In case anyone still had any questions, the summer of 2021 demonstrated that climate change is real. The forests of the West burned, the coastal cities of the South flooded and, here in Maine, we experienced record-breaking levels of heat. The experience heightened the importance of moving quickly and aggressively to address climate change by reducing carbon emissions.

David Flanagan, CEO of Central Maine Power from 1994 to 2000, during the Ice Storm of 1998. Photo courtesy of David Flanagan

Gov. Mills has set a goal of reducing carbon emissions by 80 percent in the next 30 years. The major strategy for doing this is to move cars, trucks, industrial processes away from fossil fuels and toward “beneficial” electrification; i.e., electricity powered by carbon-free energy sources.

This works only if Maine can generate more electricity from sustainable sources. In 2020 Maine was one of the top five states in the country for the production of renewable electricity – about 79 percent of Maine’s electricity is generated by renewable sources (34 percent hydro; 24 percent wind; 20 percent wood), compared to 24 percent nationwide.

But this is now. Former Maine State Planning Director Richard Silkman has estimated that Maine must increase its peak electricity production by five times by 2050 to meet climate change goals. All of this added production must come from renewable, nonpolluting sources.

Right now Central Maine Power is negotiating with hundreds of solar producers to add their power to the grid. The process is slow and painstaking – every time a project is added, the entire regional grid surrounding it must be recalculated and redesigned – but we are getting there.

There needs to be a balance of carbon-free energy sources. On a dark and snowy winter’s day, when demand for heat hits a peak, solar energy does not contribute. Nor, on a hot and still summer day, when air conditioning demand rises, does wind power help.

That is why hydropower is an important part of the mix. Water flows whether it’s summer or winter, day or night, sunny or rainy. The half-million megawatts per year reserved for Maine from the Clean Energy Corridor project (enough to heat 70,000 Maine homes at reduced rates) is a start. But much more hydropower – as well as much more solar and wind and tidal power – will be needed.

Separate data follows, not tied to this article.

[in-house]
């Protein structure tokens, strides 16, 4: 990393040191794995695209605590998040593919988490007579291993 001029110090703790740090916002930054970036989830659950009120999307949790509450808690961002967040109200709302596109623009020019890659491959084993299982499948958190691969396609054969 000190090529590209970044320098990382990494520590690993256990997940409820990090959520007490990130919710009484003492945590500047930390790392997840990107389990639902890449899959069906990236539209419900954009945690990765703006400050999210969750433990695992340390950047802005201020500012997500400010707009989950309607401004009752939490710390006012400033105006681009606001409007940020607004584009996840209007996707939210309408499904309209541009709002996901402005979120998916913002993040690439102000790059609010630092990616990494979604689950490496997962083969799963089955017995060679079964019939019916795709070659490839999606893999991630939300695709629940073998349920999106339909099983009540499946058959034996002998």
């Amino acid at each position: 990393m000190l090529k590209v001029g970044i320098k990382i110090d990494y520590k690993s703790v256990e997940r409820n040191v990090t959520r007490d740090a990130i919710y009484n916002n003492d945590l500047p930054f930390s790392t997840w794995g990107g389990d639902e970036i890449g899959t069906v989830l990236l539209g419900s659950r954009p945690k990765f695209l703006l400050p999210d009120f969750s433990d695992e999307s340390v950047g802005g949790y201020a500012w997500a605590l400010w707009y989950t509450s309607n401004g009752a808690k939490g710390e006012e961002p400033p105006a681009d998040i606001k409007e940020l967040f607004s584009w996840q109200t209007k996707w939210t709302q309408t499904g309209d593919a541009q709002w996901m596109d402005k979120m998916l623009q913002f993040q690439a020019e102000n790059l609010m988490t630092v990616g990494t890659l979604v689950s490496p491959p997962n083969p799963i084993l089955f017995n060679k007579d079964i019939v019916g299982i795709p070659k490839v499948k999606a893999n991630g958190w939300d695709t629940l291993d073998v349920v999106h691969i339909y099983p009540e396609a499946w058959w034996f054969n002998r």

Silkman has estimated that the additional sustainable electric power needed by 2050 will require $60 billion to install. An investment on this scale will require close coordination between state government, the private sector and regulators like the Public Utilities Commission.

Maine needs to be at the top of its game to pull all of this off in a way that helps the Maine economy, and is affordable to Maine electricity payers, especially low-income families. It is often the case that subsidies for electric power and solar panels go to those who can afford a Tesla or a roof solar installation, and the net effect is that lower-income taxpayers end up subsidizing higher-income users. How to distribute costs between ratepayers and taxpayers, how to attract billions of dollars of outside investment, how to maximize economic benefits from the investments – all require careful thought and broad cooperation.

With such massive and urgent challenges ahead, this is not a time to eliminate the state’s electric companies and engage in a bold social experiment of creating a new public entity from scratch. CMP has 900 talented employees, most of whom have worked there all their lives, who know Maine and understand the grid. Of these, 600 are union members, with excellent pay, benefits and security. They would lose their jobs when an outside contractor, likely from out of state, would be hired to run the system. This would add a $13 billion purchase price burden to Maine ratepayers even before starting to invest the $60 billion required by the clean-energy future.

This does not mean that the status quo is acceptable. I have been at CMP at its low points (in the mid-1980s and in the late-2010s) and in its better years (the late 1990s and today). The organizational audit conducted of CMP for the Public Utilities Commission last summer reports that CMP is once again improving its customer service and reliability. But what happened in the last decade, when CMP’s parent company disinvested in its people and core capabilities, cannot be allowed to happen again.

There is a way to achieve fundamental reform at CMP and Versant without kicking the table over. That is to follow the precedent recently set by the PUC on consumer response services. The commission identified a minimum performance standard for CMP – every consumer call must be answered within 30 seconds – and created financial penalties for failure to meet the standard. This same approach can be used to ensure that utilities owned by out-of-state firms are penalized for failing to maintain a high level of service quality and customer responsiveness, and rewarded for doing a good job.

Require the PUC to have more aggressive monitoring of CMP and Versant, rather than embarking on a highly risky and expensive social experiment. Let’s skip spending the next 10 years fighting about how to organize a new utility organization, and instead let’s spend the time instead focusing on making the investments needed for Maine’s clean energy future. If the summer of 2021 has told us anything, it is that we have move boldly and quickly on climate change.


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